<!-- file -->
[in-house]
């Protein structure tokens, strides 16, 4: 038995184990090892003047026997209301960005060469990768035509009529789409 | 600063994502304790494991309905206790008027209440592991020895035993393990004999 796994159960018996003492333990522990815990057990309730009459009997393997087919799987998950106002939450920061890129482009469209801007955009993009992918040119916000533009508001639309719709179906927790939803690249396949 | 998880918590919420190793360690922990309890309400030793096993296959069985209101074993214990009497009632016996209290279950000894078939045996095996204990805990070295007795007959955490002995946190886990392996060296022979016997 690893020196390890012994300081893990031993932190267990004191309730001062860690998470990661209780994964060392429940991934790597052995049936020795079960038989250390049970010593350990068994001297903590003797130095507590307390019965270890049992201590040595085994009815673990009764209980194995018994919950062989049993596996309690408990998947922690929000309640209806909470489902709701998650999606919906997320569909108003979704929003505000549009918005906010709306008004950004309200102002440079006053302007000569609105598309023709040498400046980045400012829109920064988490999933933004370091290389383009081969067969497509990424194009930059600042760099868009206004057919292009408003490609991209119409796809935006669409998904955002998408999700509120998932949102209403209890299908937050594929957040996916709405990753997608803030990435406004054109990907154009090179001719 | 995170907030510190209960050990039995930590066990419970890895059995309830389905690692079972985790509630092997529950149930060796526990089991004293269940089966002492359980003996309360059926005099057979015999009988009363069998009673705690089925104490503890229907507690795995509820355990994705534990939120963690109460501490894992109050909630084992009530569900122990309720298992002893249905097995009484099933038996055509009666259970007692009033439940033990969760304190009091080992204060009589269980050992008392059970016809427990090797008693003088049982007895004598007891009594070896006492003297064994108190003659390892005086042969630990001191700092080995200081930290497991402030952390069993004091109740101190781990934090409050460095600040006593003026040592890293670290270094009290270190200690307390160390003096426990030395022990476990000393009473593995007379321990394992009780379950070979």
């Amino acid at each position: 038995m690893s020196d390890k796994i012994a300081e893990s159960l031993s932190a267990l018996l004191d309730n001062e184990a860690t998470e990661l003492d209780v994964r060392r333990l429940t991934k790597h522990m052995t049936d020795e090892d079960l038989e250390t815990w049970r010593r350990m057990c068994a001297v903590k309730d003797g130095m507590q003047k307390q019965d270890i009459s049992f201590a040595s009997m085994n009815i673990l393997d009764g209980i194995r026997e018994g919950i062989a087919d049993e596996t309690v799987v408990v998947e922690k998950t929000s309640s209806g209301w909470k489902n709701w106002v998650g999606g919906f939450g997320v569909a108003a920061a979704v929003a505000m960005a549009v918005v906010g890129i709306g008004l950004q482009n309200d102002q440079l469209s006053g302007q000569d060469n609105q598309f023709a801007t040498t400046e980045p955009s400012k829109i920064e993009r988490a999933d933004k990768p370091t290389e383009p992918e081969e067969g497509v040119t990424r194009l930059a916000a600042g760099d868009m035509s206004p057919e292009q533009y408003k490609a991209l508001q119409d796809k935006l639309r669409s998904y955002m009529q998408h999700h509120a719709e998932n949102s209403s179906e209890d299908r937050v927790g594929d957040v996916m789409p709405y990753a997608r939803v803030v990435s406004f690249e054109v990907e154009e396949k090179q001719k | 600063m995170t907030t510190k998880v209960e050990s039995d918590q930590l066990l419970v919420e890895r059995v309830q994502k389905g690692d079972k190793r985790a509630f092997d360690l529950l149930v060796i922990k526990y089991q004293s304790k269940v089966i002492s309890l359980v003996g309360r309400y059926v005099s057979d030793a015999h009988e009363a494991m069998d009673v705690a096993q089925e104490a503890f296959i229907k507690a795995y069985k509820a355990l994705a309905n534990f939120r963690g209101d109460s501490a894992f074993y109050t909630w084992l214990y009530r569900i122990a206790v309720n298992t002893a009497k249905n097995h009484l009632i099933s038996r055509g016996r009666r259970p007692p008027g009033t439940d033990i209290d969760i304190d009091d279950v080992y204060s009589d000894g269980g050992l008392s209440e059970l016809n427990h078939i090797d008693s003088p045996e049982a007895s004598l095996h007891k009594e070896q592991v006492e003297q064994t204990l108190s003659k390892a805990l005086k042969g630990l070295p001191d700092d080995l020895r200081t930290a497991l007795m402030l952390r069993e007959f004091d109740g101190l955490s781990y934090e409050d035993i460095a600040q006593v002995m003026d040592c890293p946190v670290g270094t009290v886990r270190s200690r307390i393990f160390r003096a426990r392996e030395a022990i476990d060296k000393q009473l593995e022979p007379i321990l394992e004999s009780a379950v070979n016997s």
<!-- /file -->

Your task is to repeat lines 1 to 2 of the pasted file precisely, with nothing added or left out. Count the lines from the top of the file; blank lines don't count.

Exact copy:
[in-house]
């Protein structure tokens, strides 16, 4: 038995184990090892003047026997209301960005060469990768035509009529789409 | 600063994502304790494991309905206790008027209440592991020895035993393990004999 796994159960018996003492333990522990815990057990309730009459009997393997087919799987998950106002939450920061890129482009469209801007955009993009992918040119916000533009508001639309719709179906927790939803690249396949 | 998880918590919420190793360690922990309890309400030793096993296959069985209101074993214990009497009632016996209290279950000894078939045996095996204990805990070295007795007959955490002995946190886990392996060296022979016997 690893020196390890012994300081893990031993932190267990004191309730001062860690998470990661209780994964060392429940991934790597052995049936020795079960038989250390049970010593350990068994001297903590003797130095507590307390019965270890049992201590040595085994009815673990009764209980194995018994919950062989049993596996309690408990998947922690929000309640209806909470489902709701998650999606919906997320569909108003979704929003505000549009918005906010709306008004950004309200102002440079006053302007000569609105598309023709040498400046980045400012829109920064988490999933933004370091290389383009081969067969497509990424194009930059600042760099868009206004057919292009408003490609991209119409796809935006669409998904955002998408999700509120998932949102209403209890299908937050594929957040996916709405990753997608803030990435406004054109990907154009090179001719 | 995170907030510190209960050990039995930590066990419970890895059995309830389905690692079972985790509630092997529950149930060796526990089991004293269940089966002492359980003996309360059926005099057979015999009988009363069998009673705690089925104490503890229907507690795995509820355990994705534990939120963690109460501490894992109050909630084992009530569900122990309720298992002893249905097995009484099933038996055509009666259970007692009033439940033990969760304190009091080992204060009589269980050992008392059970016809427990090797008693003088049982007895004598007891009594070896006492003297064994108190003659390892005086042969630990001191700092080995200081930290497991402030952390069993004091109740101190781990934090409050460095600040006593003026040592890293670290270094009290270190200690307390160390003096426990030395022990476990000393009473593995007379321990394992009780379950070979």